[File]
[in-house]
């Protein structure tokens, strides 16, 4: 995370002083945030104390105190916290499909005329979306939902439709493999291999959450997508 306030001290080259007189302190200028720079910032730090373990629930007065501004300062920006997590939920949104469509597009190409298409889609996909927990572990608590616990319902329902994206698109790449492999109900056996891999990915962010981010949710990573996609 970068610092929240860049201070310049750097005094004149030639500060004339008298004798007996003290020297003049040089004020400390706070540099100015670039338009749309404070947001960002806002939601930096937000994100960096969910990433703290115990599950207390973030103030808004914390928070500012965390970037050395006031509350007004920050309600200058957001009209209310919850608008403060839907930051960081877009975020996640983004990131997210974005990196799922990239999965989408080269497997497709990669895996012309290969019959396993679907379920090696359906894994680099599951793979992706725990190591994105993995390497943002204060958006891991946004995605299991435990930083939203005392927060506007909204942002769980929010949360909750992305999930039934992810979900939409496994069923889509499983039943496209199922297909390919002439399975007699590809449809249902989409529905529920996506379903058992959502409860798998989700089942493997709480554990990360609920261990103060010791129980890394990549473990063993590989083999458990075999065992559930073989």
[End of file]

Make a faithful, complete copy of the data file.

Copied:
[in-house]
């Protein structure tokens, strides 16, 4: 995370002083945030104390105190916290499909005329979306939902439709493999291999959450997508 306030001290080259007189302190200028720079910032730090373990629930007065501004300062920006997590939920949104469509597009190409298409889609996909927990572990608590616990319902329902994206698109790449492999109900056996891999990915962010981010949710990573996609 970068610092929240860049201070310049750097005094004149030639500060004339008298004798007996003290020297003049040089004020400390706070540099100015670039338009749309404070947001960002806002939601930096937000994100960096969910990433703290115990599950207390973030103030808004914390928070500012965390970037050395006031509350007004920050309600200058957001009209209310919850608008403060839907930051960081877009975020996640983004990131997210974005990196799922990239999965989408080269497997497709990669895996012309290969019959396993679907379920090696359906894994680099599951793979992706725990190591994105993995390497943002204060958006891991946004995605299991435990930083939203005392927060506007909204942002769980929010949360909750992305999930039934992810979900939409496994069923889509499983039943496209199922297909390919002439399975007699590809449809249902989409529905529920996506379903058992959502409860798998989700089942493997709480554990990360609920261990103060010791129980890394990549473990063993590989083999458990075999065992559930073989």